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What Hurricane Sandy Taught Us About America’s Crumbling Infrastructure
Photo of a blacked out Lower Manhattan by Iwan Baan
When Hurricane Sandy reached the eastern United States in late October, it wasn’t a surprise visit – meteorologists had issued warnings about the storm’s approach for almost a week. Although residents and businesses did their best to be ready, the superstorm caught many cities off guard as it attacked the American northeast with heavy flooding and powerful winds that destroyed homes and left millions without power. New York City and parts of New Jersey got the worst of it. Still, the Big Apple is one of the largest cities in the world – a metropolis of a similar size and sophistication as London, Tokyo and Paris. So why, weeks later, is New York City still a muddy mess? Why are there still scores of Americans without electricity, heat, and the ability to return to their homes? Many say that it’s a crumbling infrastructure brought on by years of under-funding and neglect that has been the biggest barrier to post-Sandy recovery. The question is, what are we going to do about it?
Hurricane Sandy earned its reputation as one of the worst storms in New York City history. The storm killed more than 100 people, and over 40 on Staten Island alone. Wastewater treatment plants were overwhelmed during the storm, leading a dozen drinking water systems to issue boil water advisories and hundreds of millions of gallons of untreated sewage to spill into waterways. Roads – and more importantly subways – were fully submerged when storm surges backed up the drainage systems, blocking volunteer aid and preventing people from getting back to work. Power plants were knocked offline due to flooding of generators stored in basements or ground level facilities. As a result, over 4 million were left without power and many ports had to close. Gas shortages further delayed relief efforts, deprived workers of pay, and caused frustration for many. The total dollar amount of the damage is still up in the air, but some have suggested up to $60 billion.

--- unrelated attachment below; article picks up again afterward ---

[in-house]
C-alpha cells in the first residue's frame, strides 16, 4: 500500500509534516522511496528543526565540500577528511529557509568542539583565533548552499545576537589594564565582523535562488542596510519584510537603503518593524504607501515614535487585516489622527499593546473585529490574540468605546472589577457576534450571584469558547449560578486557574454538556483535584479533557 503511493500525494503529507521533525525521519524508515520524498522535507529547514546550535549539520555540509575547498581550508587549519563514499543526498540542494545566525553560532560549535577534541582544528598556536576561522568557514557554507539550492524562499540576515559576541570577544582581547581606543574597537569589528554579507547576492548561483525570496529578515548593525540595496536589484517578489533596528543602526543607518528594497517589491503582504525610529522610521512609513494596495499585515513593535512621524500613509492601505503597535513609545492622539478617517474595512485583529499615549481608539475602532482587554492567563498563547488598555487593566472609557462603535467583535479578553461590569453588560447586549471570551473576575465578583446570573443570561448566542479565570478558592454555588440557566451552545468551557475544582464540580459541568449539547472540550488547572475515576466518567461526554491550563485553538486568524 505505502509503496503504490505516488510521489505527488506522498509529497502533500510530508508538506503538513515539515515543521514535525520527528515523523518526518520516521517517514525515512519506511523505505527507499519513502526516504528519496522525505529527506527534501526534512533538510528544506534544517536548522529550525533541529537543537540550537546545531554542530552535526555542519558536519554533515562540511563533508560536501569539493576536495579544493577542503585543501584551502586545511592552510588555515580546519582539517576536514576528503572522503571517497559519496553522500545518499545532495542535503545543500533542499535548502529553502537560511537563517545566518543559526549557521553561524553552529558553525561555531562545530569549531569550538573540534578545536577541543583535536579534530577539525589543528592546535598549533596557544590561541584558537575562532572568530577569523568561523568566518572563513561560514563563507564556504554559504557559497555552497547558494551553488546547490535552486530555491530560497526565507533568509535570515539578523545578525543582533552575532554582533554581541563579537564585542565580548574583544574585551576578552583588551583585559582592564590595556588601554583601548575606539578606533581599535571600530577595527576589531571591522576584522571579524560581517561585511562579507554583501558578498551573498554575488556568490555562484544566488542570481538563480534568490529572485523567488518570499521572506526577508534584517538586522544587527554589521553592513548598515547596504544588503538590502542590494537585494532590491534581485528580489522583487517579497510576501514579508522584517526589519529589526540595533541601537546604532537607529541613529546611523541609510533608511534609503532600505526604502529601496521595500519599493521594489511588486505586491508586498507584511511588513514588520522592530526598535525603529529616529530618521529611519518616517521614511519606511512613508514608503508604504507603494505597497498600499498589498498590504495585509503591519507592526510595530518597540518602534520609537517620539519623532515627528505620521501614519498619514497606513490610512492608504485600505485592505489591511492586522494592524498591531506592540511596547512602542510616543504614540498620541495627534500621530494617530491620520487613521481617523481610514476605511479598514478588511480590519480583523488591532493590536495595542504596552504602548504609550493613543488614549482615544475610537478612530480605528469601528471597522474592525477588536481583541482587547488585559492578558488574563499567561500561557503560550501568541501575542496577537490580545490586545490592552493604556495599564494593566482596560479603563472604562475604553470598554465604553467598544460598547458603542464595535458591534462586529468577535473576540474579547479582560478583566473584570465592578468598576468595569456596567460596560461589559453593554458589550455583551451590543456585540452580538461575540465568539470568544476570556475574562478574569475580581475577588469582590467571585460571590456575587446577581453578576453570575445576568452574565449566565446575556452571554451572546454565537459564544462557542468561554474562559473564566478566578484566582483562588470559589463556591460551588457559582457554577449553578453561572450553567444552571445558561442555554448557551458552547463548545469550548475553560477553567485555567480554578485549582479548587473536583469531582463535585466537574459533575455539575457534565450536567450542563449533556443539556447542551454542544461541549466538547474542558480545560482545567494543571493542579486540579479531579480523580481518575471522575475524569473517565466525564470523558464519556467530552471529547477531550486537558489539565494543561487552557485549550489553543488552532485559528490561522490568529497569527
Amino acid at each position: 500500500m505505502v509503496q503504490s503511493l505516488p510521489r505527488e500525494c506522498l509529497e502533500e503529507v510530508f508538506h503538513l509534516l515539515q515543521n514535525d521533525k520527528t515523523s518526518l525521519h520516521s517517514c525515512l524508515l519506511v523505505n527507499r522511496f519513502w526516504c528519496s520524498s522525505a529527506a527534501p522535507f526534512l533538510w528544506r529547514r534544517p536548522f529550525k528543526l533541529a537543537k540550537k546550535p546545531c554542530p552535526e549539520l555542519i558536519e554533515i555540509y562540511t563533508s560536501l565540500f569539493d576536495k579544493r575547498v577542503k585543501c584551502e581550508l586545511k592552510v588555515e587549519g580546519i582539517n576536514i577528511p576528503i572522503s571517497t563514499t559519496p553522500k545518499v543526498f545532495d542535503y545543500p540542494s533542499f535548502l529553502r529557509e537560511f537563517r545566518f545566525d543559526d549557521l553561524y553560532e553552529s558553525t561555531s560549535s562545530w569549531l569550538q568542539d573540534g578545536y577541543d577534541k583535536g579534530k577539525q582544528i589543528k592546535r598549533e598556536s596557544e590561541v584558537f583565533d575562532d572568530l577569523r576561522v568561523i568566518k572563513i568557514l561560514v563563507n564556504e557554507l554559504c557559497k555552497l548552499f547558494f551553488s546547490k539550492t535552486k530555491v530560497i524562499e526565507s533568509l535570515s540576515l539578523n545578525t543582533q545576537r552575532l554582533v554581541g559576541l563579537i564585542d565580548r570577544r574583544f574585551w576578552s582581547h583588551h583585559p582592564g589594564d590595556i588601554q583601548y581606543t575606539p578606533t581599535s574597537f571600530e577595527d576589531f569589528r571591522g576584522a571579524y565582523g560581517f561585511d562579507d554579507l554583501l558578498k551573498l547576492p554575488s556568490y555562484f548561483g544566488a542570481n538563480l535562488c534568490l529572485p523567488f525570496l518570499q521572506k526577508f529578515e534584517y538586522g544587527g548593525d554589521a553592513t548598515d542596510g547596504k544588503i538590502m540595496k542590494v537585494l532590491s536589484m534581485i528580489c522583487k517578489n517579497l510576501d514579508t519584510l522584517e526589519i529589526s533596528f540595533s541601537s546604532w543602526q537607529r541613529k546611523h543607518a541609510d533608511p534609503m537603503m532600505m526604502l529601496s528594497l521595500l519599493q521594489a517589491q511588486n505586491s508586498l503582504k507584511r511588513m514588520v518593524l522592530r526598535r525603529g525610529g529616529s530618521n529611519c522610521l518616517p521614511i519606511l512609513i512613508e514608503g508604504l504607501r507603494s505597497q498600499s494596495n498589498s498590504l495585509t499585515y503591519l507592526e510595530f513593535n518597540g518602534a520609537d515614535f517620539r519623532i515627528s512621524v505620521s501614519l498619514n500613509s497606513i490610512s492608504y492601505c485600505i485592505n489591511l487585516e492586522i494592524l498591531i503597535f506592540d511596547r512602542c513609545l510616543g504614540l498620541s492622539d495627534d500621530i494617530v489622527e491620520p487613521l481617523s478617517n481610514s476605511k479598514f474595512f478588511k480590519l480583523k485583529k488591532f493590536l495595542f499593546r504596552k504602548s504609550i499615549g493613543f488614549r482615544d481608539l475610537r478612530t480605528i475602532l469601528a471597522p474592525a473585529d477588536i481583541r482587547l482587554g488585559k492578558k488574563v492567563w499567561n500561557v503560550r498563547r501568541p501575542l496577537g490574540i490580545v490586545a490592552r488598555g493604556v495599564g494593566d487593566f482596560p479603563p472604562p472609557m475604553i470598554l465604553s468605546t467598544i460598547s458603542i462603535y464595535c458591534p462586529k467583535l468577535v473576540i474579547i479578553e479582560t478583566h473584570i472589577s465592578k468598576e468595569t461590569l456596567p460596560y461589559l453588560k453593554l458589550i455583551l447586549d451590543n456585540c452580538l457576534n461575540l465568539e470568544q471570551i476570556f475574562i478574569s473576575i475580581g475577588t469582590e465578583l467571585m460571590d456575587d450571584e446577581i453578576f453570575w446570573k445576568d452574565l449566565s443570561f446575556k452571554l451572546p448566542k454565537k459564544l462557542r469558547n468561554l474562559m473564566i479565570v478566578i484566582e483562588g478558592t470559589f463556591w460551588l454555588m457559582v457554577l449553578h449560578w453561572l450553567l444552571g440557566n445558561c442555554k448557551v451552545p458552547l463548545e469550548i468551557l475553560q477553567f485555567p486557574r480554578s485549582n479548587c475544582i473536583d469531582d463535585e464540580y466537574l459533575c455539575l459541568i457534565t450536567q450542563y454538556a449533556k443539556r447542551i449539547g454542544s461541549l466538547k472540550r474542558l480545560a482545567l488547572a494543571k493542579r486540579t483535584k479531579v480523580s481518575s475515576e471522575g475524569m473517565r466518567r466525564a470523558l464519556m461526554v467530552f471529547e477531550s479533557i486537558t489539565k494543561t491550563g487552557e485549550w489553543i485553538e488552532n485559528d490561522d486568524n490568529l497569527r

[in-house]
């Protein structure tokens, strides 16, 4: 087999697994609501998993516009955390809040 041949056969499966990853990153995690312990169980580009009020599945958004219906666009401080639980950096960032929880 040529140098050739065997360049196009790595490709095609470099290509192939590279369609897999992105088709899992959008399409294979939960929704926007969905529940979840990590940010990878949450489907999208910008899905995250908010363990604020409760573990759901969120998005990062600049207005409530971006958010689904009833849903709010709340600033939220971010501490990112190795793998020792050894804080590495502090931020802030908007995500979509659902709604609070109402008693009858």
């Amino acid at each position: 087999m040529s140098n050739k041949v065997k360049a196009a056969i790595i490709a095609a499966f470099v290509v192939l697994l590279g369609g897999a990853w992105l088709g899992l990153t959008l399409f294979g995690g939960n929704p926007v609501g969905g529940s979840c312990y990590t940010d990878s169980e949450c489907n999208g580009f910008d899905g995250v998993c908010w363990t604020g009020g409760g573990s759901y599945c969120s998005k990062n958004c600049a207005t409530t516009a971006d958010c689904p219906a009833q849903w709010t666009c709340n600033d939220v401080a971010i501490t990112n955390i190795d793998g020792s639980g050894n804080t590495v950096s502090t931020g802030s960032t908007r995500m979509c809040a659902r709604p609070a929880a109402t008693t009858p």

You might think that this severe damage and the slow recovery are a testament to Sandy’s fury, but even human accelerated climate change isn’t the only culprit here. In fact, the scope of Sandy’s devastation was predicted by numerous scientific studies commissioned by government agencies over the past decade. Various studies and models showed that the majority of the city’s largest power plants are located at an elevation less than 16 feet above sea level, making them extremely vulnerable to flooding. In 2009, The US Global Change Research Program found that “the number of [grid outage] incidents caused by extreme weather has increased tenfold since 1992. The portion of all events that are caused by weather-related phenomena has more than tripled from about 20 percent in the early 1990’s to about 65 percent in recent years. The weather-related events are more severe, with an average of about 180,000 customers affected per event compared to about 100,000 for non-weather-related events.” More recently, the American Society of Civil Engineers gave the U.S. a D on its report card for infrastructure.
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